Court Re-enters Abortion Debate

Dale Spalding of Canned Heat sings during the Heros of Woodstock concert at Bethel Woods Center for the Arts in Bethel, N.Y., Saturday, Aug. 15, 2009, marking the 40th anniversary of the original 1969 Woodstock concert. AP Photo/Craig Ruttle

The Supreme Court, re-entering the politically charged abortion debate, agreed Monday to hear a state appeal seeking to reinstate a law requiring parental notification before minors can terminate their pregnancies.

Justices will review a lower court ruling that struck down New Hampshire's parental notification law. The Boston-based 1st U.S. Circuit Court of Appeals said the 2003 law was unconstitutional because it didn't provide an exception to protect the minor's health in the event of a medical emergency.

The decision to review the emotional case, which came amid wide speculation that Chief Justice William H. Rehnquist's retirement is looming, will be heard in the next term beginning in October. Liberal groups have vowed to fight any Rehnquist replacement who opposes the high court's landmark 1973 decision legalizing abortion.

In their appeal, New Hampshire officials argued that the abortion law need not have an "explicit health exception" because other state provisions call for exceptions when the mother's health is at risk. They also asked justices to clarify the legal standard that is applied when reviewing the constitutionality of abortion laws.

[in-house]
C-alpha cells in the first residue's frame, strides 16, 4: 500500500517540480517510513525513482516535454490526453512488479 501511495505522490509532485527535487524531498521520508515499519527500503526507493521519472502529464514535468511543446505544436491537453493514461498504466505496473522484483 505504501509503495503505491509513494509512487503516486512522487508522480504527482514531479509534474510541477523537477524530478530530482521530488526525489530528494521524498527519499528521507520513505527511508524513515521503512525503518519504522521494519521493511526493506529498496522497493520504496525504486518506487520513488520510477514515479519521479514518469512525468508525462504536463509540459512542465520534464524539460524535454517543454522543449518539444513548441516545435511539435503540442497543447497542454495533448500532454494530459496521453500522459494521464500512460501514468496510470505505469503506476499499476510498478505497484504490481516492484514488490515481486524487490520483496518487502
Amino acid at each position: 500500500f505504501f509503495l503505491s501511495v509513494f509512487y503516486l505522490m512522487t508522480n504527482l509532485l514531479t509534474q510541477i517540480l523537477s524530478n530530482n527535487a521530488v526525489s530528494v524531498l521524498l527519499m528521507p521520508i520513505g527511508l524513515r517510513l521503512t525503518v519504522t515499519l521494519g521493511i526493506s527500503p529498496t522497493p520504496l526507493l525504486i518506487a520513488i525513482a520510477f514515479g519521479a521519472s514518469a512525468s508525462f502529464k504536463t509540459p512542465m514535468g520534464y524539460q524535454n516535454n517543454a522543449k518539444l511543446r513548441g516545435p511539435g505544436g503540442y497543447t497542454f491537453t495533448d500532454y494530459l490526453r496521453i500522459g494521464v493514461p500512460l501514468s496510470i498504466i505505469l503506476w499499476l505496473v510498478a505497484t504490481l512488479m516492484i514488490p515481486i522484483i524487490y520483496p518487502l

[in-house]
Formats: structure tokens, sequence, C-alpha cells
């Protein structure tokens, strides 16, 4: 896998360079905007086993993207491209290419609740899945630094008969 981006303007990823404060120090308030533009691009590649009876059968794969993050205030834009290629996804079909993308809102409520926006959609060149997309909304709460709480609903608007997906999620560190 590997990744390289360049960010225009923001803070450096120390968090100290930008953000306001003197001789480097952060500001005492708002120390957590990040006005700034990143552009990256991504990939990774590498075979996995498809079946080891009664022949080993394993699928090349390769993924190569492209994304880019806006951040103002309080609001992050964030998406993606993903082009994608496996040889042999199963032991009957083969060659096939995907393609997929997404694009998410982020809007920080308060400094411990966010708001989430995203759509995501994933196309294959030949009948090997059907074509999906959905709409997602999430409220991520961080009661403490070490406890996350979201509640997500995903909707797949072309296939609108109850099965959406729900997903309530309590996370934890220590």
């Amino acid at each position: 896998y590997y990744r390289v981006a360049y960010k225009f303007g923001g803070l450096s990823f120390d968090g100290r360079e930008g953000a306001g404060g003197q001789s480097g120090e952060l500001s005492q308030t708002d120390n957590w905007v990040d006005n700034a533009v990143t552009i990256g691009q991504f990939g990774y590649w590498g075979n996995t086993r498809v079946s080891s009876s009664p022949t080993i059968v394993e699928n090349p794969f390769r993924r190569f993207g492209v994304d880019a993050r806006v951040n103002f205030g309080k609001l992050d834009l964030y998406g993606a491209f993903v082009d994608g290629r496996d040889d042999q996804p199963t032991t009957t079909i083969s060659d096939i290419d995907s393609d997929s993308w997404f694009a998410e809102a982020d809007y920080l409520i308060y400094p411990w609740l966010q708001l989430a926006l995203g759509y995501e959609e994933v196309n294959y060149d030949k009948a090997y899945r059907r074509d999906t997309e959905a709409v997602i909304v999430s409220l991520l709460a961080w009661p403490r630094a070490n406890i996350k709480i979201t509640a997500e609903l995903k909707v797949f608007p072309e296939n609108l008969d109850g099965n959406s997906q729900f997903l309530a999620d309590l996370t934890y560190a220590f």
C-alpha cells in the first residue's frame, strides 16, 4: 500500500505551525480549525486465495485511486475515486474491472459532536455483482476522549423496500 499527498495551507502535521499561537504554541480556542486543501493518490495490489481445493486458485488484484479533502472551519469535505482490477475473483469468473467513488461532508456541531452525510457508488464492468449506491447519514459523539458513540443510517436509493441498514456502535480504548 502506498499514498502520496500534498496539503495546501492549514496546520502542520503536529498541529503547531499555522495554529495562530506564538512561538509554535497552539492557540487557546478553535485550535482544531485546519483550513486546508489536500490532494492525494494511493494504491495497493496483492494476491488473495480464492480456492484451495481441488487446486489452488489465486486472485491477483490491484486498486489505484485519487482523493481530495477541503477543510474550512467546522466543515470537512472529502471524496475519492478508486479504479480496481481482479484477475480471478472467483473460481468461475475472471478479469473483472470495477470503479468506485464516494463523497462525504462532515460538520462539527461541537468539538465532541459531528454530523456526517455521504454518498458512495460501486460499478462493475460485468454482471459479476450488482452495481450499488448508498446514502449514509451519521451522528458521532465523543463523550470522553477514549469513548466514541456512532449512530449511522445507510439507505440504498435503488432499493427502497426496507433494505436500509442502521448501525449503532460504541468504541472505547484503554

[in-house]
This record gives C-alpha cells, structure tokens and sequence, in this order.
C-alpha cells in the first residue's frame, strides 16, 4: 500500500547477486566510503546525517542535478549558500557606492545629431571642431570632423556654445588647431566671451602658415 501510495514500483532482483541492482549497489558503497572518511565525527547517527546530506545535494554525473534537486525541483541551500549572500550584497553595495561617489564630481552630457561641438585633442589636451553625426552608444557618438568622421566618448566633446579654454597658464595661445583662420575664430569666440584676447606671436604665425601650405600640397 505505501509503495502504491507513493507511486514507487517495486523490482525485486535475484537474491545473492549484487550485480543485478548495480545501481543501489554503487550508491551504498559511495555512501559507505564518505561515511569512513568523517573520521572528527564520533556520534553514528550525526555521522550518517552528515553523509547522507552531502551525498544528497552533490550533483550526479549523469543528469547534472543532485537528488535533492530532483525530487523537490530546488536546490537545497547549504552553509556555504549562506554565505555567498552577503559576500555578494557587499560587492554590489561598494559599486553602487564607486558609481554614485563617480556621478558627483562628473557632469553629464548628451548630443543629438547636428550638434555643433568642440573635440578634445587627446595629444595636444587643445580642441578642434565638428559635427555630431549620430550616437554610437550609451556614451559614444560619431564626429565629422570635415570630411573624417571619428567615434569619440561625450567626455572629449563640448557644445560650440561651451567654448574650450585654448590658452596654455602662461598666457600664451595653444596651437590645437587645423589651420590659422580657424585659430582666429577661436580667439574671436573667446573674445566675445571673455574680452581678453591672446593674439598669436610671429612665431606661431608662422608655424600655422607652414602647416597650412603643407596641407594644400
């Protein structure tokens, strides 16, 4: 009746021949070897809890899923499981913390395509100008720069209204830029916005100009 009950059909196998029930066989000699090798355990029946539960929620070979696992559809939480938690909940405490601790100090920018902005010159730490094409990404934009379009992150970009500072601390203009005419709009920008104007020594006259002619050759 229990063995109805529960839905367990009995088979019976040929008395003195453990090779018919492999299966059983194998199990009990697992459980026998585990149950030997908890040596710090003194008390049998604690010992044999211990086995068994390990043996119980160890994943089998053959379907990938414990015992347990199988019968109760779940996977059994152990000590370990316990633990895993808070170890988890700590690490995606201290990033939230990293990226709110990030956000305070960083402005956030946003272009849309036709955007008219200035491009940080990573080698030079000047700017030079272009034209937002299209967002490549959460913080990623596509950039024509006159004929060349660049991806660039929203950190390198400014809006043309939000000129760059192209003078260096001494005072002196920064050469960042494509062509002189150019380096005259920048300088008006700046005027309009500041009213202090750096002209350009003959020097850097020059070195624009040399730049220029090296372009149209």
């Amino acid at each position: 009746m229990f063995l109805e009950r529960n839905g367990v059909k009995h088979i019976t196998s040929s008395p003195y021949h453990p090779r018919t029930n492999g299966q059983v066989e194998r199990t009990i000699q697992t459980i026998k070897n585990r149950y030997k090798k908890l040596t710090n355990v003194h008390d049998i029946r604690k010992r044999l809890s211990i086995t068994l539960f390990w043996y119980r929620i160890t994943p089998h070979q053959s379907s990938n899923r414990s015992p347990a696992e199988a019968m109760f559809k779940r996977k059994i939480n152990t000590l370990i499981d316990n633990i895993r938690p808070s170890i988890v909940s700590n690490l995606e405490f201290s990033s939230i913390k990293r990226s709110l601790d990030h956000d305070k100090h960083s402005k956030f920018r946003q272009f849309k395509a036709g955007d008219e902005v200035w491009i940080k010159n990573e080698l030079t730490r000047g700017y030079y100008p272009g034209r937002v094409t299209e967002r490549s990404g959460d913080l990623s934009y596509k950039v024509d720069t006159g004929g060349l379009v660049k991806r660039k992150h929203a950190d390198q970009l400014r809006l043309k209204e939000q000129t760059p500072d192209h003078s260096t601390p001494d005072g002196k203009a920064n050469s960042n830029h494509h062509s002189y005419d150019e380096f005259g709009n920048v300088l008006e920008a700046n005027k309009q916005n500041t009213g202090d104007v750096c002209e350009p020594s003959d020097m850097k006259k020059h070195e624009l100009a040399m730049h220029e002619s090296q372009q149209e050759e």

The New Hampshire law required that a parent or guardian be notified if an abortion was to be done on a woman under 18. The notification had to be made in person or by certified mail 48 hours before the pregnancy was terminated.

In its last major abortion decision in 2000, the Supreme Court ruled 5-4 that state abortion laws must provide an exception to protect the mother's health. Justices at the time reasoned that a Nebraska law, which banned so-called "partial-birth" abortions, placed an "undue burden" on women's abortion rights.

Since then, several lower courts have applied that health exception to abortion laws requiring parental notification. The New Hampshire case challenged whether the Supreme Court's 2000 ruling actually required that.

Abortion laws are "entirely different than parental involvement laws, which obviously do not purport to ban abortions, but simply seek to promote the interests of minors in having the benefit of parental involvement," New Hampshire legislators wrote in a friend-of-the-court filing.

In other decisions Monday, the Supreme Court:

  • ruled that it is unconstitutional to force capital murder defendants to appear before juries in chains and shackles.

  • turned aside an appeal by a Mexican citizen on death row in Texas, who contended he and 51 other Mexicans should have their death sentences overturned because they were improperly denied legal help from their consulates in violation of international law.

  • ruled that the government was within its rights to force beef producers to pay for a multimillion-dollar "Beef: It's what's for dinner" marketing program, even when individual cattle producers disagreed with the campaign.
    • Joel Roberts

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